Yes, a fire erupted, underwater, and burned for five hours until workers were able to put it out using nitrogen. The blaze was due to a gas leak in an underwater pipe connected to, and this is the real name, the Ku Maloob Zaap oil platform. The company responsible for this insane disaster is Pemex, who claims that bad weather caused this Eye of Sauron to appear in the ocean, though they insisted that there was no "spill" per se. The site of this demon-summoning-gone-wrong is very close to the location of a 88,200 gallon oil spill that occurred in 2016, though this time at a field owned by Royal Dutch Shell. Since 2012 there have been 147 oil spills in the gulf of Mexico alone, and that's not counting the infamous Deepwater Horizon spill in 2010 which released more than 200 million gallons of oil into the ocean. I think we've all seen images of seabirds covered in oil, mass fish kills, whales floating belly up in the water; all deaths caused by our avaricious hunger for black gold.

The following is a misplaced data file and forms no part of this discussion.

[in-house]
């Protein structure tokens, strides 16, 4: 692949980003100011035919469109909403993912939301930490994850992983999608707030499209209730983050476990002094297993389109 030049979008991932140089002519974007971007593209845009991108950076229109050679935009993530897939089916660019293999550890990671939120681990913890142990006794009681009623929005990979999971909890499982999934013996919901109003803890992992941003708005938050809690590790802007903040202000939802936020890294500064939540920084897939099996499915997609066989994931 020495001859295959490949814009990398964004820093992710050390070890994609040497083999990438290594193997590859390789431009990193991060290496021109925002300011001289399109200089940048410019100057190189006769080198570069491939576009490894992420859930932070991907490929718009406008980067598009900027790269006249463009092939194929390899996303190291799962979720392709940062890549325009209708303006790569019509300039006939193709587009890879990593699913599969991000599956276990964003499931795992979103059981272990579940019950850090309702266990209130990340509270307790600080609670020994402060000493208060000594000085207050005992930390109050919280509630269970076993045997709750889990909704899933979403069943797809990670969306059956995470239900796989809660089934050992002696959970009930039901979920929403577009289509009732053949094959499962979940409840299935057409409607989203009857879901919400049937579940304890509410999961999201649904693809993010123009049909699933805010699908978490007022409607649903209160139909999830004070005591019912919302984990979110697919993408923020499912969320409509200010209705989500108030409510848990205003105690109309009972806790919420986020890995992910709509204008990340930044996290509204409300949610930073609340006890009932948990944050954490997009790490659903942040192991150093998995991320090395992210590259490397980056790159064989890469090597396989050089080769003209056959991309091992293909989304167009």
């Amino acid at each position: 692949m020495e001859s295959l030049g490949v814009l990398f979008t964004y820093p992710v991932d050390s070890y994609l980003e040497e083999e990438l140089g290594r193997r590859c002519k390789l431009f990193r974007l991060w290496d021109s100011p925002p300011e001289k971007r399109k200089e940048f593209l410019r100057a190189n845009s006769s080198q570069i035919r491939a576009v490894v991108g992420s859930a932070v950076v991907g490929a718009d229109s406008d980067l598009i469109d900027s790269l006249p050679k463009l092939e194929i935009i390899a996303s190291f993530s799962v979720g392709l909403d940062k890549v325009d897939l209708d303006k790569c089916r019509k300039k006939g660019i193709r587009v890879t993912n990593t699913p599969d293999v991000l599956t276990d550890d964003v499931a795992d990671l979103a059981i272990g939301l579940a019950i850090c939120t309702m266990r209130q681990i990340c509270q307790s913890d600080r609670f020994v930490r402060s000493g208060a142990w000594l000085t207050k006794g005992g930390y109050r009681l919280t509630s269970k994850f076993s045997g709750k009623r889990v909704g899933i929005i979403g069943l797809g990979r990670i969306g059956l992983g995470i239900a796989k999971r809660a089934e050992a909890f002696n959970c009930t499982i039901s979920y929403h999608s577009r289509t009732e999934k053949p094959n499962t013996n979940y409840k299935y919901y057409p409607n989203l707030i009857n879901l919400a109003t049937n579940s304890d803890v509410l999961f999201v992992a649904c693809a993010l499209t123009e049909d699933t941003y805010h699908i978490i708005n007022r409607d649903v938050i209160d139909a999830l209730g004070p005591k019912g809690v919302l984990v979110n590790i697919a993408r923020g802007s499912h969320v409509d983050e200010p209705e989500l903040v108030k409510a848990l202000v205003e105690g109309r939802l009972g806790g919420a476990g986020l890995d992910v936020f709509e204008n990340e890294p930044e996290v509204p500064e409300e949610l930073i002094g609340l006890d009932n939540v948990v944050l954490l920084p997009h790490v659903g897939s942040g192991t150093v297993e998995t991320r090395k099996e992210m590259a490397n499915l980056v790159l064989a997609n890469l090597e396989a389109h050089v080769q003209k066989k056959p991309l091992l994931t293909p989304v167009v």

And this is not the first time that the ocean has caught on fire this year. In May, the water caught on fire near the shore in Lagos, Nigeria. Some people thought it was an act of God, but it was more likely that an NNPC pipe carrying petroleum sprung a leak. Then, on July 4th 🦅, a fire ball shot into the air from somewhere in the middle of the Caspian Sea. This time, it probably wasn't a gas leak that caused the flames, but a mud volcano. Either way, the water being on fire three times in the first half of one year is not a good omen.

There have always been, and rightly so, complaints against oil drilling. Drilling is a 24-hours-a-day, seven-days-a-week operation which destroys habitats, poisons water sources, and disrupts other aspects of human, animal, and plant life. Not only that, but oil and gas production are some of the main contributors to air pollution. The Alberta oil sands operations alone emit 70 megatonnes of greenhouse gasses every year, upon which there are currently no restrictions. Not only that, but wells that are no longer in operation are also a major problem, "More than a century of oil and gas drilling has left behind millions of abandoned wells, many of which are leaching pollutants into the air and water" (Groom, 2020). More than 3.2 million abandoned wells in the US emit around 281 kilotons of methane, which is about 30 times more potent than C02, into the air. The US and Canada are currently the only two countries who track abandoned oil wells and record their emissions, so you can imagine the amount of toxic fumes that flit through the air every hour, every day, every month, every year.